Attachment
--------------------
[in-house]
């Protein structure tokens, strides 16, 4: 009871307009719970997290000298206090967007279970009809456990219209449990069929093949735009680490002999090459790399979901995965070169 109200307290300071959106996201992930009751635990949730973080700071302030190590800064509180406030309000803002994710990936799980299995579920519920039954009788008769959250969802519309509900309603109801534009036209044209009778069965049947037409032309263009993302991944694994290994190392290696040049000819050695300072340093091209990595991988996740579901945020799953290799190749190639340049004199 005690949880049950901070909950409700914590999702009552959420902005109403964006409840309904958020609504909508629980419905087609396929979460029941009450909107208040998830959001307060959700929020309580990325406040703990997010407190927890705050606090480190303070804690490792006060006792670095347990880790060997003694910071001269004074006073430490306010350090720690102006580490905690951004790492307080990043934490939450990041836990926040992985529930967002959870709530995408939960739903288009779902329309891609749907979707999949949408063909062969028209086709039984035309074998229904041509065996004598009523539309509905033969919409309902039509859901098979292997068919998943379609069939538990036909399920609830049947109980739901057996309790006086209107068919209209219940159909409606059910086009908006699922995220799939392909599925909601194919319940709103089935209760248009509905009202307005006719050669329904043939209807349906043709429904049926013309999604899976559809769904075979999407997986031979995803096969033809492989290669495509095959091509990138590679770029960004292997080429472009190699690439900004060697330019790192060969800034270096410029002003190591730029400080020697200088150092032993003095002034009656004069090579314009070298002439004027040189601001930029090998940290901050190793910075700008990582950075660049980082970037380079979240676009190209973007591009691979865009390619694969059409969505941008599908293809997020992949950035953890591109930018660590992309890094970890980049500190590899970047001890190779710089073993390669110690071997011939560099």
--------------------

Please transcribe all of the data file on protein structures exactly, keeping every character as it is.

[in-house]
């Protein structure tokens, strides 16, 4: 009871307009719970997290000298206090967007279970009809456990219209449990069929093949735009680490002999090459790399979901995965070169 109200307290300071959106996201992930009751635990949730973080700071302030190590800064509180406030309000803002994710990936799980299995579920519920039954009788008769959250969802519309509900309603109801534009036209044209009778069965049947037409032309263009993302991944694994290994190392290696040049000819050695300072340093091209990595991988996740579901945020799953290799190749190639340049004199 005690949880049950901070909950409700914590999702009552959420902005109403964006409840309904958020609504909508629980419905087609396929979460029941009450909107208040998830959001307060959700929020309580990325406040703990997010407190927890705050606090480190303070804690490792006060006792670095347990880790060997003694910071001269004074006073430490306010350090720690102006580490905690951004790492307080990043934490939450990041836990926040992985529930967002959870709530995408939960739903288009779902329309891609749907979707999949949408063909062969028209086709039984035309074998229904041509065996004598009523539309509905033969919409309902039509859901098979292997068919998943379609069939538990036909399920609830049947109980739901057996309790006086209107068919209209219940159909409606059910086009908006699922995220799939392909599925909601194919319940709103089935209760248009509905009202307005006719050669329904043939209807349906043709429904049926013309999604899976559809769904075979999407997986031979995803096969033809492989290669495509095959091509990138590679770029960004292997080429472009190699690439900004060697330019790192060969800034270096410029002003190591730029400080020697200088150092032993003095002034009656004069090579314009070298002439004027040189601001930029090998940290901050190793910075700008990582950075660049980082970037380079979240676009190209973007591009691979865009390619694969059409969505941008599908293809997020992949950035953890591109930018660590992309890094970890980049500190590899970047001890190779710089073993390669110690071997011939560099």